THE Cultural Services of the Ministry of Education and Culture, in collaboration with the family of Stelios Votsis, are organising a retrospective exhibition of his works titled “In memory of Stelios Votsis: a journey through his artistic trajectory.”
The exhibition is being held to pay homage to this important artist who passed away about two years ago, on November 9, 2012. It is being hosted by Hellenic Bank at its exhibition space at the head office building in Nicosia. Inaugurating the exhibition on Wednesday October 15 (7pm) will be the Minister of Education and Culture Costas Kadis. The exhibition will run until October 30 and will be open from 9am to 1pm and from 4pm to 7pm, Monday through Friday except on public holidays.
The exhibition is an artistic memorial to Stelios Votsis, acknowledged as one of the greatest abstract artists of Cyprus. Through the works he created from 1948 to 2012 an attempt is made at a rough-and-ready retrospective into his long and rich trajectory through the visual arts.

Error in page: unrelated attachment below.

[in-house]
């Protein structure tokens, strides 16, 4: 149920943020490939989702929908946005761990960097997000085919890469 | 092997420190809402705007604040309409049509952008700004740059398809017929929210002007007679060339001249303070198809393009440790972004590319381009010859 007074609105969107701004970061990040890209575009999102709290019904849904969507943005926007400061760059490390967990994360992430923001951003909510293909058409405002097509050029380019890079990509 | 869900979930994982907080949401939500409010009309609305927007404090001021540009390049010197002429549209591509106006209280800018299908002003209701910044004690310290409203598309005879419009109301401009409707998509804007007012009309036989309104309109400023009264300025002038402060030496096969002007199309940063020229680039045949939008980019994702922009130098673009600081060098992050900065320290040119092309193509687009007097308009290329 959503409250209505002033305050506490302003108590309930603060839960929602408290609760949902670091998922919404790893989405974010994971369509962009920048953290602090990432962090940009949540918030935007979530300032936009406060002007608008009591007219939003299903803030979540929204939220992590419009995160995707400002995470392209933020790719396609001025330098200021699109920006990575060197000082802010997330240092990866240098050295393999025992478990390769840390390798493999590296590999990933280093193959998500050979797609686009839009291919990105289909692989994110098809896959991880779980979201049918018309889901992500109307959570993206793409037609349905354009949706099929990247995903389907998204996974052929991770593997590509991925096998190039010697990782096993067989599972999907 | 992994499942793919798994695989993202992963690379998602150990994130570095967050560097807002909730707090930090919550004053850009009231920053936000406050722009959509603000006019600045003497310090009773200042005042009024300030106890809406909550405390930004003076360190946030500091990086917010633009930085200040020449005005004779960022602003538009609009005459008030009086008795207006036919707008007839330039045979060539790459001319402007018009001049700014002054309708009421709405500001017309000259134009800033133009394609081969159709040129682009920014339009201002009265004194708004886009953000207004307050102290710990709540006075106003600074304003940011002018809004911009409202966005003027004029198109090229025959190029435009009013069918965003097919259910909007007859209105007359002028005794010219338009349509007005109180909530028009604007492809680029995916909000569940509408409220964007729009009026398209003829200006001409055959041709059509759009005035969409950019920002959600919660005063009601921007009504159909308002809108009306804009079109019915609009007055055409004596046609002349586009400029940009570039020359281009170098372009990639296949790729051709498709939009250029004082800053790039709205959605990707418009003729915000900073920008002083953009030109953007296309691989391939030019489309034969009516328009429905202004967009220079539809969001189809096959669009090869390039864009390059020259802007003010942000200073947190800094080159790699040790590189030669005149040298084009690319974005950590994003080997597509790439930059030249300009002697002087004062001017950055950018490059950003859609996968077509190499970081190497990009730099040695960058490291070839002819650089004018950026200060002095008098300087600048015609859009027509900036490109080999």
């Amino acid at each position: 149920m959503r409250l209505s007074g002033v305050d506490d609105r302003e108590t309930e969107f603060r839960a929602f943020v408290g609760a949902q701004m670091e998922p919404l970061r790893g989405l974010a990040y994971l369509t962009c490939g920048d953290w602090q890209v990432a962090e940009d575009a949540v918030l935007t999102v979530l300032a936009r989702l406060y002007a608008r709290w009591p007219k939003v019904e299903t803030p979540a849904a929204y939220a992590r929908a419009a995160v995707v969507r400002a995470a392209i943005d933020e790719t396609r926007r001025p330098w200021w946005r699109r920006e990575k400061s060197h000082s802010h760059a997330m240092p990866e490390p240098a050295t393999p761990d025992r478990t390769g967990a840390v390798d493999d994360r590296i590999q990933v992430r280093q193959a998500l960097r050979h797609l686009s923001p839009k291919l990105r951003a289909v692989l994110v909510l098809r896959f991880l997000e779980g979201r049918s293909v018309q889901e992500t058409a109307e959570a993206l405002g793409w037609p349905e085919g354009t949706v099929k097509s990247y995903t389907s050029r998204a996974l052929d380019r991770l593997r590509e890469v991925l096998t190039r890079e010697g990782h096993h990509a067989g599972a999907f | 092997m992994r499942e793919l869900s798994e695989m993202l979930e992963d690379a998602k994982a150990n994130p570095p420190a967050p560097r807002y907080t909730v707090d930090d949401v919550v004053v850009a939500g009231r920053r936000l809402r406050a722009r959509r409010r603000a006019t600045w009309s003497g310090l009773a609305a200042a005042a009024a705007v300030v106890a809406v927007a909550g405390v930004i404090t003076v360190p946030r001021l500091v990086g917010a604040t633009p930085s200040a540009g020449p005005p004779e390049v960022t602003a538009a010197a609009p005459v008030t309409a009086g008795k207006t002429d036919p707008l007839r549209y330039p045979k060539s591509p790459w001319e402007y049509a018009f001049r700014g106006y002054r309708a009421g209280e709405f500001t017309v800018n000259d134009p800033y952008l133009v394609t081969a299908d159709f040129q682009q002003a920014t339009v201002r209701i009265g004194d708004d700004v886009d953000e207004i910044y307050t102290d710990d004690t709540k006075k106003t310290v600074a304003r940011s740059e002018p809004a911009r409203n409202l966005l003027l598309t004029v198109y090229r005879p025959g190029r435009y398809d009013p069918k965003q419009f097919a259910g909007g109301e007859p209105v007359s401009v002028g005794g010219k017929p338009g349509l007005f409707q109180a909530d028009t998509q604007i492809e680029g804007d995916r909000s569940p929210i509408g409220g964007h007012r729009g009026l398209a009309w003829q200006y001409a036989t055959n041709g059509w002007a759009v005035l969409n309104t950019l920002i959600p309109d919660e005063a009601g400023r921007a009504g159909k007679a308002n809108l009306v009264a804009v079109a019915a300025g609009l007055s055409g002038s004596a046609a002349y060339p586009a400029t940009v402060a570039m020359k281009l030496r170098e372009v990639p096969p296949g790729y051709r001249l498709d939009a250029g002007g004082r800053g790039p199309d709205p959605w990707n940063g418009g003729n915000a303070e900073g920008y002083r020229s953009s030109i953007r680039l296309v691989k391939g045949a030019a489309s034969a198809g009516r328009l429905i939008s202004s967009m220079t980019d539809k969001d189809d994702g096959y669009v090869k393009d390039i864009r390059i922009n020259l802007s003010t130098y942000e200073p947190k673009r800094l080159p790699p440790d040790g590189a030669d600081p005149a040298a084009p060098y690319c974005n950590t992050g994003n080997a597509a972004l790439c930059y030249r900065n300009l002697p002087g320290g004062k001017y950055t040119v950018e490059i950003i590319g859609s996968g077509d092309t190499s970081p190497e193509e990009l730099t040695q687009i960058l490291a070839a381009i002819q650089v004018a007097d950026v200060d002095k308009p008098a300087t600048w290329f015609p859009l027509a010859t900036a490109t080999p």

In a tribute to Votsis, Dr Eleni Nikita writes: “He was one of the most dynamic and creative artists that Cyprus has given rise to after the declaration of independence in 1960, making substantive contributions to the formation of a new visual style through his groundbreaking work.
“His contributions to painting have been multi-dimensional, layered and extensive, where every line, every shape, every form and every colour has a unique meaning. Ever-present in his painting was the colour white which symbolises pure energy – ‘this cosmic ocean’ as he called it – where everything is located and from which everything is constituted.
“The works of Stelios Votsis, irrespective of their content and the philosophical intentions of their creator, remain works of high aesthetic value, works that have emotive power, works that delight the senses and lift the spirits. For they conform to classic aesthetic values, building upon centuries of artistic knowledge and revealing the power of their creator to attest his inspiration with an individualistic visual vocabulary.”